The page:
(This column originally appeared in Forbes)
Customer Relationship Management (CRM) and other software vendors love to tout their features, functionality, automation, AI tools and analytics. Good for them. But in the end, and regardless what system you buy and what tools you use, it’s just a database. And if the data is a mess, your system is worthless — both now and as a future sellable asset. So how to ensure that your CRM database has good, reliable, up-to-date, accurate and complete data? You need to do the following.
Hire an administrator.
For starters, you need to have an administrator in charge of your database. This doesn’t have to be a database expert or an IT guru. It needs to be a smart power user who’s tasked with ensuring that fields are completed, updated and current and that users are trained to enter the data correctly. That person is responsible for the completeness and accuracy of the data. They need to be expert in the system and have the support of outside consultants and the software vendor. If something is missing, incorrect or incomplete then it’s that person’s job to not only fix it, but implement the necessary controls to ensure that it doesn’t happen again.
Keep it simple.
Next, keep your database simple. CRM vendors love to hype that you can create thousands of fields and countless screens and views. Don’t do that. Your sales and customer service people — the primary users of your system — don’t have the time to keep filling out all the information you’d love to have in a perfect world. It’s not a perfect world. Settle for the key fields necessary to manage the customer’s account. Limit your fields and screens. Make it easy to enter the data and then hold your users to this.
Setup up security controls.
And the way you hold your users to this is through security controls. When fields require data entry then make them required so a user can’t move on to the next field or screen. Better yet, where possible incorporate drop down lists that automatically popup so users are forced to enter the data from the list. We live in a free country but that doesn’t mean you should allow your users the freedom to enter anything they want anywhere they want. Sure, you can leave a few notes fields for lengthier descriptions. But your remaining fields should be nailed down with limited and required choices.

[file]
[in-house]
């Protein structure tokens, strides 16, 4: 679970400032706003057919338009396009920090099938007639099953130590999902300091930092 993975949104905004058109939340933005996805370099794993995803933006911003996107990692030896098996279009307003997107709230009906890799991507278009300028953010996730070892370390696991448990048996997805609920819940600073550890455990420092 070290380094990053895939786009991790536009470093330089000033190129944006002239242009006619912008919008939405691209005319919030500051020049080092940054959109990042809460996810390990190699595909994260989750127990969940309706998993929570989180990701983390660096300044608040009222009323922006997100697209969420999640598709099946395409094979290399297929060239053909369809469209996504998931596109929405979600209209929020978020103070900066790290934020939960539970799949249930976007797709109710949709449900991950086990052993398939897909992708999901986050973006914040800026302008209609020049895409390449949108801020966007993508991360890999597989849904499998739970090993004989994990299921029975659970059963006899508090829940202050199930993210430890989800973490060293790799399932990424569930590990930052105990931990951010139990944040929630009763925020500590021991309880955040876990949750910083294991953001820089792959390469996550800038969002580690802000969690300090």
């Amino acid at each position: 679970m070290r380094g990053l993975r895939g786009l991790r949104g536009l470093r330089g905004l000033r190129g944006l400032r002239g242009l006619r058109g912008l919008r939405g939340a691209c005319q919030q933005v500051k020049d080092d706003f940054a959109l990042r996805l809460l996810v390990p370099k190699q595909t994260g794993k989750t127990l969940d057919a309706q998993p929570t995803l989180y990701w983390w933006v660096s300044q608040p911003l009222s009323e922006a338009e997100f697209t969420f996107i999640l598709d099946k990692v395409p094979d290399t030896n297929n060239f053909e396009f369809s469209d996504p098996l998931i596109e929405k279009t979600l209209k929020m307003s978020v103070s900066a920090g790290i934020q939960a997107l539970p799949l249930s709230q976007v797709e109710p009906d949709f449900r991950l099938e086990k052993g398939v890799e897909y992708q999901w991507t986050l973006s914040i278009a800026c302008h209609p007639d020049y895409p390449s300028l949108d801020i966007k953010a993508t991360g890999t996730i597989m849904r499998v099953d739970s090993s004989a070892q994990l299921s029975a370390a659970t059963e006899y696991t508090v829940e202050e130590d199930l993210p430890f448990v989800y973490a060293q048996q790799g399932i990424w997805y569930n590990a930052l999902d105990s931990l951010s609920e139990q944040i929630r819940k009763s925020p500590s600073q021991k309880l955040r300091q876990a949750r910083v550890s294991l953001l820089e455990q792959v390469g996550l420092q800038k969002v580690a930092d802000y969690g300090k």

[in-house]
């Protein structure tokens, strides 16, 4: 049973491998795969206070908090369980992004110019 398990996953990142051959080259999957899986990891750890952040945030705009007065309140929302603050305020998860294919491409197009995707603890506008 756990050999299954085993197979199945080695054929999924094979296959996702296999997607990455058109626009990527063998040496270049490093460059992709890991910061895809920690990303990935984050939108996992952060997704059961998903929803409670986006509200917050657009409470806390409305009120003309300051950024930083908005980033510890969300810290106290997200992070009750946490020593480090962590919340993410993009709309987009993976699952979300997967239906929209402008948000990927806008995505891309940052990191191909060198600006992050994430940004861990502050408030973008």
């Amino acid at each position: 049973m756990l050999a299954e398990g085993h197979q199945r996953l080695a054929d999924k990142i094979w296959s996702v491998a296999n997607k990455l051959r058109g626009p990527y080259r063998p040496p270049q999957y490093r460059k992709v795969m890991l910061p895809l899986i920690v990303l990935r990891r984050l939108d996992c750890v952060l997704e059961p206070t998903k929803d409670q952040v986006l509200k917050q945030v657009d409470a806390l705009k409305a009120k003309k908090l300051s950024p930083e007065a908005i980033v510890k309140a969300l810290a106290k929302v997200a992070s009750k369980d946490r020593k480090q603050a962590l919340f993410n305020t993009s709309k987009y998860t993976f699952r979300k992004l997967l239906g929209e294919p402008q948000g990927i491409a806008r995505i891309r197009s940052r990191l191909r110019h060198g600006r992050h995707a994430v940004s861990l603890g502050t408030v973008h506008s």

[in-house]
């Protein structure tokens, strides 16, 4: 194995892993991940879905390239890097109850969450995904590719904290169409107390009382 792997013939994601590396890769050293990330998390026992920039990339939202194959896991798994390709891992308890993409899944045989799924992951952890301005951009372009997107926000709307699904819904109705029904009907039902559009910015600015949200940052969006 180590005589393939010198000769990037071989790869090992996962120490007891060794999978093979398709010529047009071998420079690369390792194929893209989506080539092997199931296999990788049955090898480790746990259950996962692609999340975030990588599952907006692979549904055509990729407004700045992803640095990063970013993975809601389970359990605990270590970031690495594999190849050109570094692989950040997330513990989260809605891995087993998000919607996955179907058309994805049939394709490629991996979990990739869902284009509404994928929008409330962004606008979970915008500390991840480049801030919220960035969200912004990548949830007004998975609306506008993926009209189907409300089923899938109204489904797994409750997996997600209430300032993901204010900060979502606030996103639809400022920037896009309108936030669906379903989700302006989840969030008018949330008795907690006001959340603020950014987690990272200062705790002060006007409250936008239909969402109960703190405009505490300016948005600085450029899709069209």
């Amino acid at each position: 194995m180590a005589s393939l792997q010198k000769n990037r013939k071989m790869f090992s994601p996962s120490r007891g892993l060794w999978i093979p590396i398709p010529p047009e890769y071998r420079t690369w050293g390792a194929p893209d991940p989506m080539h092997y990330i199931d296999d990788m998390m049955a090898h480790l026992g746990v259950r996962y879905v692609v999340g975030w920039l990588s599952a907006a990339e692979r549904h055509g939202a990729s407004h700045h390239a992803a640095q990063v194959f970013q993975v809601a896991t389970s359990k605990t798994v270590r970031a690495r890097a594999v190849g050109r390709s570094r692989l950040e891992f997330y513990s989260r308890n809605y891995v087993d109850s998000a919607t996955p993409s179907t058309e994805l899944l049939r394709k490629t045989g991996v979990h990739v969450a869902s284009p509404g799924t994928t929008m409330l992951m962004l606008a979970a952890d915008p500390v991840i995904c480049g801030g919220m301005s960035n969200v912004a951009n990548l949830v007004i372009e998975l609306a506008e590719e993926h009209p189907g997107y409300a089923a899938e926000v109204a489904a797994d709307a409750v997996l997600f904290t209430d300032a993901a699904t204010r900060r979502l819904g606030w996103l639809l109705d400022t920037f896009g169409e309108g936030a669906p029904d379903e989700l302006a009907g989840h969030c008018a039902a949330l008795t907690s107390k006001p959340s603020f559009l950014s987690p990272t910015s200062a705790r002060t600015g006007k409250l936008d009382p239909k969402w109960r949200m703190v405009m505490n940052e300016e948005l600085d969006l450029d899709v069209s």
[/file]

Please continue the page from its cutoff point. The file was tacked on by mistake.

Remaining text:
On that same note, not every user needs to see every field. The more fields and screens you allow your users to see, the more complex you’re making your system, which violates the above “keep your database simple” rule. Create custom views that can only be accessed by certain users from certain user groups so that they don’t have to worry — or get confused — with other screens that don’t apply to them.
Next you want to leverage your system’s automation tools. They used to be called Automated Processes. Now they’re called Workflows. But soon they’ll be called something to do with AI because AI is the latest buzzword to help sell products. Whatever. You should have alerts setup on key fields so that your administrator and the relevant user gets notified when a field is empty, has dubious data or hasn’t been updated for a period of time. Your administrator should be notified when new customer records are created so that they can take a quick look at what was done to make sure everything is completed accurately. You should have fields that are reliant on other fields so that when a field is complete a related lookup list appears for a connected field.
Finally, you need regular and useful reports coming out of your system. Why? Because again, your CRM system is just a database and databases contain important data to help you run your business. Choose a few key reports — pipeline, open quotes, service calls, new leads — and make sure your management is not only receiving these reports but reviewing and acting on them. Once they see how useful this data is, the more they’ll adapt to the new system. And when data is missing or incomplete then watch out! Those same managers will be barking at the users who aren’t doing what they need to do so that they have the information needed to help run their group. Having good reports that are reviewed and relied upon by management is a self-correcting internal control for any database.
All of this takes time, commitment and planning. This is why it’s important to involve a consultant or expert in your CRM system that can guide you through the process, or make the changes themselves if you don’t have the time or inclination. After things are setup your administrator should be trained to carry the ball from there, so that they’re well versed in making further adjustments, tweaks and changes to the system. If you can’t do this, or are unwilling to commit to the time, money and effort involved then you’re going to ultimately have a mess of a database. Which means your CRM system will ultimately fail. I know this. I’ve seen this. I’ve learned the hard way!